100 Years Of Making Suits

Haas: Now A Century Old, Haas Tailoring Co. Is Still Looking To The Future Even As It Recalls With Pride Some Of The Famous Who Have Purchased Its Made-in-baltimore Suits.

April 21, 1997|By Sean Somerville | Sean Somerville,SUN STAFF

Stock options aren't just for chief executive officers anymore.

Long traditional at Silicon Valley start-ups and in the upper echelons of corporate America, options are moving into the mainstream. PepsiCo Inc., Starbucks Coffee Co., NationsBank Corp., Chase Manhattan Corp. and BankAmerica Corp. are among companies that now grant stock options to on, who is vice president of marketing. "Because of the skill level, it may take two employees to replace one retiree. You can't even find tailors in Italy anymore."

Garment-making skills were more plentiful when Jacob Haas, a German merchant who was John Haas' grandfather, founded the clothing business on Broadway off Eastern Avenue in 1897. Milton J. Haas, John's father, took over the company in 1932.

The Baltimore clothing industry was so competitive that every manufacturer had to find its own niche. After World War II, Haas specialized in making Sunday clothes for coal miners in West Virginia, Virginia and Kentucky.

Over the years, Haas moved from Broadway to East Baltimore Street to Paca Street and, in 1968, to its current plant. Today, the company sells suits through about 600 retailers nationwide. About 5 percent of its sales are ready-made suits, and an even smaller percentage is women's clothing. Made-to-order suits account for all the rest.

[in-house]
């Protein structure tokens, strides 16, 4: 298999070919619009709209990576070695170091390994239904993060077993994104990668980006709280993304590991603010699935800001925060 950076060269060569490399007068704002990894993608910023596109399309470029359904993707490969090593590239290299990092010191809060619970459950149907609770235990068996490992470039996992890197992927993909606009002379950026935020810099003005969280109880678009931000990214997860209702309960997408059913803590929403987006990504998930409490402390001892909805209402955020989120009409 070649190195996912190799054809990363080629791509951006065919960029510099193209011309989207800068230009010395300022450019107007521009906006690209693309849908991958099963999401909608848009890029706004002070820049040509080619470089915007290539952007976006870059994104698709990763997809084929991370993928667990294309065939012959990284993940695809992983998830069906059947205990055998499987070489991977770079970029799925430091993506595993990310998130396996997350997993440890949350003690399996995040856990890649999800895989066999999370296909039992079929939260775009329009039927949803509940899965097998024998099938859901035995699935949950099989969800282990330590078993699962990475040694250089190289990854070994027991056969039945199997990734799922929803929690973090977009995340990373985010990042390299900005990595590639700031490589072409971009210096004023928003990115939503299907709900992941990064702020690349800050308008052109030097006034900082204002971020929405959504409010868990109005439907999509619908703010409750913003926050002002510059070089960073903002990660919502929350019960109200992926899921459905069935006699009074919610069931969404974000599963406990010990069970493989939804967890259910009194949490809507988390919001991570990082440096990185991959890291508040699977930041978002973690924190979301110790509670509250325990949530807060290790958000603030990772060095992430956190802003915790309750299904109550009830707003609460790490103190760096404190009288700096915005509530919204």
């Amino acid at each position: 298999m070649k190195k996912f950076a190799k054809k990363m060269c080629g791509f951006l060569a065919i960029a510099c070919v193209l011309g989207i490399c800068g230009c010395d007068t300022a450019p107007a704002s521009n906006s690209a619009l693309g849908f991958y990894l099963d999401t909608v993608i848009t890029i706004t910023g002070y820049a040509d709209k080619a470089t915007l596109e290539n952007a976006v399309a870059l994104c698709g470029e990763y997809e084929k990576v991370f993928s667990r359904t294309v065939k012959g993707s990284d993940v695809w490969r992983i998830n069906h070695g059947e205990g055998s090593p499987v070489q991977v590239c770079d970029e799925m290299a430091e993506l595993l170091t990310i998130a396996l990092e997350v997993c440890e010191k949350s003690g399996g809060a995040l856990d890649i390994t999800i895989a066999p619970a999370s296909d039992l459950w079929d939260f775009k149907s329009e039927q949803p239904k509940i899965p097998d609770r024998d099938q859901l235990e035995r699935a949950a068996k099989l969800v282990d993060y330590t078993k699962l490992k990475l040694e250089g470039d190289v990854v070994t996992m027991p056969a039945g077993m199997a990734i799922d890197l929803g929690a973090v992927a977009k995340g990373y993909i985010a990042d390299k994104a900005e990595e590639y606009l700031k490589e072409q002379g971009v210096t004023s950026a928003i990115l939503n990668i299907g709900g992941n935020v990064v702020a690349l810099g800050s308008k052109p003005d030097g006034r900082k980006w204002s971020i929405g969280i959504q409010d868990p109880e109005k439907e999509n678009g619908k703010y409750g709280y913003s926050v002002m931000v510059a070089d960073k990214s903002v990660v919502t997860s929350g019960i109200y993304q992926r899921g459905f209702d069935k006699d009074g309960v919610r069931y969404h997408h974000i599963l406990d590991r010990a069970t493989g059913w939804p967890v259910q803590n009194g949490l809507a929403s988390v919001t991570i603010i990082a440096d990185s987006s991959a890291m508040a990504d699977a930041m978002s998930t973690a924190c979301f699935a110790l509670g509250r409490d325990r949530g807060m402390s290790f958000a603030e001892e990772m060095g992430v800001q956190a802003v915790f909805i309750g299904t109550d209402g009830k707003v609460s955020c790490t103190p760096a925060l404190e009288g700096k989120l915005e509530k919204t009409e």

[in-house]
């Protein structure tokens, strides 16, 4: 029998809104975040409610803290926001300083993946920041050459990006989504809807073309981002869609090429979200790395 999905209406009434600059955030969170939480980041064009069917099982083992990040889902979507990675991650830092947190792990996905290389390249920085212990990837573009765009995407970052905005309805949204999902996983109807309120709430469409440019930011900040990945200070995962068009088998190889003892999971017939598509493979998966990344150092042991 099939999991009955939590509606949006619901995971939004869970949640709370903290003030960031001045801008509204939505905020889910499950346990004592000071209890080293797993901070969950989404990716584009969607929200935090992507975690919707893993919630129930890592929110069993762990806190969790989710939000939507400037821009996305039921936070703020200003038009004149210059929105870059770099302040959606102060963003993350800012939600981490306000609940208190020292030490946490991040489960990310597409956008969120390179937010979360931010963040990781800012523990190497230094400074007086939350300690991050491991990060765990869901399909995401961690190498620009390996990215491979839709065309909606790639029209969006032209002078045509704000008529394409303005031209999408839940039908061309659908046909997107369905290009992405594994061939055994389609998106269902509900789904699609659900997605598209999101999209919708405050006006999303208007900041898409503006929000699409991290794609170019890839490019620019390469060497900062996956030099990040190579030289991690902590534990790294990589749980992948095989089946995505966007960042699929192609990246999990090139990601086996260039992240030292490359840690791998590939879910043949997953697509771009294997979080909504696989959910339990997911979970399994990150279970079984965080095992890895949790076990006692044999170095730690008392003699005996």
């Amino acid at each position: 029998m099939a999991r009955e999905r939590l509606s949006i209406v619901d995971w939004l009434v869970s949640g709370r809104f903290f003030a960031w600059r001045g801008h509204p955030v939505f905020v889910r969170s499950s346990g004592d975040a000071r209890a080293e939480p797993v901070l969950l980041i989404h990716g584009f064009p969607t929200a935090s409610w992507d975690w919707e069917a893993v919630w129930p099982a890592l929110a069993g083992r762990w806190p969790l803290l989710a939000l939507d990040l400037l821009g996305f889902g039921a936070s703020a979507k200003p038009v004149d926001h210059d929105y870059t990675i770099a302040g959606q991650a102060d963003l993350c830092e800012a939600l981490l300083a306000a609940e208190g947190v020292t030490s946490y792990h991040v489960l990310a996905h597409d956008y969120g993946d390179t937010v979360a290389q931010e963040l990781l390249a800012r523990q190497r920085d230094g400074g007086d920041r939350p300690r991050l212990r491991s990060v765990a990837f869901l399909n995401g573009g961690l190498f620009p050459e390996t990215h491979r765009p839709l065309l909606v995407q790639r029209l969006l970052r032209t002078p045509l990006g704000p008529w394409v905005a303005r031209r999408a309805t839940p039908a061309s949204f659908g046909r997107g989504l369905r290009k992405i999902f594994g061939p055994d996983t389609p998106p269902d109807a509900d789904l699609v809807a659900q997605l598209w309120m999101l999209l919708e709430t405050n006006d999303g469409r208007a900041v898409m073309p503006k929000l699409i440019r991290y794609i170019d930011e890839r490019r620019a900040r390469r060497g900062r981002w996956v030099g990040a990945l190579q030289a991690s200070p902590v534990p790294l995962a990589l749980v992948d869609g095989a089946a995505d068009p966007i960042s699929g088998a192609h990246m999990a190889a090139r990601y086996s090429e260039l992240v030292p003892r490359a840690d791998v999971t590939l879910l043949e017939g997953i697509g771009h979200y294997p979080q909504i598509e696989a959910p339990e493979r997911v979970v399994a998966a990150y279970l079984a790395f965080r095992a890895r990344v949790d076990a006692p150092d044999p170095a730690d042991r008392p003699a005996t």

Customers choose fabrics through the retailers, who send Haas the selections and measurements. Haas employees enter the measurements into a computer, which produces a pattern of each suit piece. Workers cut the pieces, which are then sewn together. The company delivers suits in four or five weeks.

David Jaster, manager of the Shirt Broker in Denver, said his store orders between 600 and 700 garments a year from Haas. "They are probably one of the premier custom manufacturers in the country," he said.

Suits run from about $600 to $1,400. Jaster's Haas customers include former basketball player Moses Malone, several of the Denver Broncos football players and a television anchorman.

Haas clothed Arsenio Hall during his run as a late-night talk show host. Other Hollywood Haas clients include James Earl Jones, James Caan and the musical groups Temptations and New Edition.

Haas has made military -- and civilian -- clothes for retired Gen. H. Norman Schwarzkopf. And it's what big-time defense lawyers are wearing, like O. J. Simpson lawyer Johnnie Cochran and Timothy McVeigh attorney Steve Jones.

Finally, Haas makes suits for a long list of basketball players, including Scottie Pippen, Grant Hill, Jason Kidd and former University of Maryland star Joe Smith.

Haas' Maryland operation includes a retail store at its factory and a direct sales force that calls on customers outside the office. Local customers include former Colts quarterback Johnny Unitas, the Baltimore Orioles' Roberto Alomar and Glendening.

The local retail operation, where suits sell for about $500 to $1,100, accounts for about 2 percent of the company's sales.

"We're not much of a retailer," Matt Haas said.

Indeed, industrial Sinclair Lane is hardly a premier location for an upscale retailer. And it didn't help that the company had a national advertising campaign featuring Alomar ready to go last year when his dispute with umpire John Hirschbeck erupted.

Still, the company insists on selling suits in its own store. "It's our kitchen," John Haas said. "We can see our product."

Looking into the future, John Haas is optimistic -- at least when it comes to customers. There will always be demand for finely tailored suits, he believes.

Finding a supply of the skilled workers the company needs as its employees retire is another question.

"One of the things we worry about," John Haas said, "is whether there's going to be enough skilled labor."

Pub Date: 4/21/97

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